In an induction motor, for fast dynamic electromagnetic torque response, it is preferable to maintain the air-gap flux at rated value. This is achieved in V/f control, where the ratio of applied terminal voltage to that of its frequency is held a constant equal to the value at rated condition. The speed of the motor is controlled by adjusting the applied frequency while maintaining V/f constant. This experiment deals with how to design a closed loop V/f speed controller for an induction motor.
Small signal motor model
From the Sprevious experiment, the per-phase equivalent model of an induction motor is as shown below, containing both the electrical and mechanical model:
In the above steady-state per-phase equivalent circuit, the s terms have been replaced by the complex variable jω. This is justified by the fact that the electrical time constant of practical induction motors are orders of magnitude lower than that of the mechanical time constant. Thus, while designing a controller to control the motor's mechanical rotational speed, the transients associated with the electromagnetic circuit of the motor can be reasonably ignored. Hence, the per-phase steady state equivalent circuit can be assumed to be a good enough model to derive the motor's non-mechanical transfer function.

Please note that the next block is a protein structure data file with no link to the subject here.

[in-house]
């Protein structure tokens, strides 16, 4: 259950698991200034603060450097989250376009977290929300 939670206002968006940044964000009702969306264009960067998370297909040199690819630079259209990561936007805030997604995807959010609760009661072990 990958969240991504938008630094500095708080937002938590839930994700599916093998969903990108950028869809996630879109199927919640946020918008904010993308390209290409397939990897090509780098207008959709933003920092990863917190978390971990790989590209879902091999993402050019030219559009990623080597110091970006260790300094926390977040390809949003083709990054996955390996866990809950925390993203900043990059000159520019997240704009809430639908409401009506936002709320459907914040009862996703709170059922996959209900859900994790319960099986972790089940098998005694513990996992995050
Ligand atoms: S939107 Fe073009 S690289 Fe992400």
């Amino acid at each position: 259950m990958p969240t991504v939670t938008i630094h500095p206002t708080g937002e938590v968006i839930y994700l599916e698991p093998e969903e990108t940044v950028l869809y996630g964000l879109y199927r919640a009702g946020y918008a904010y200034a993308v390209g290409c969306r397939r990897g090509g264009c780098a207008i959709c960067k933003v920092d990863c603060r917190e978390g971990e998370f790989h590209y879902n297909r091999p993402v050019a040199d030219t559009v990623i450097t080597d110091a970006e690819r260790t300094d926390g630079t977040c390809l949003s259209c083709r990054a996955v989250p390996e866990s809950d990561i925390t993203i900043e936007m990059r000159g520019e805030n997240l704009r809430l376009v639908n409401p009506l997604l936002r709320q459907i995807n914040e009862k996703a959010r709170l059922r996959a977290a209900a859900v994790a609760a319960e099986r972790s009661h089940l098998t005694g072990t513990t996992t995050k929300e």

The flux in the air-gap is a function of the current flowing through the magnetizing inductance L_{m}, which is given in Eqn. 1. If the drop across the stator resistance R_{s} and stator leakage inductance L_{ls} is ignored, the voltage across the magnetizing inductance V_{m} equals the applied terminal voltage V_{s} as given in Eqn 2.
Φ ∝ I_{m} = V_{m}jω_{e}L_{m}(1)
I_{m} ≈ V_{s}jω_{e}L_{m}(2)
where, ω_{e} = 2πf, f is the frequency (in Hz) of the applied terminal voltage. ω_{e} is related to the slip as given by: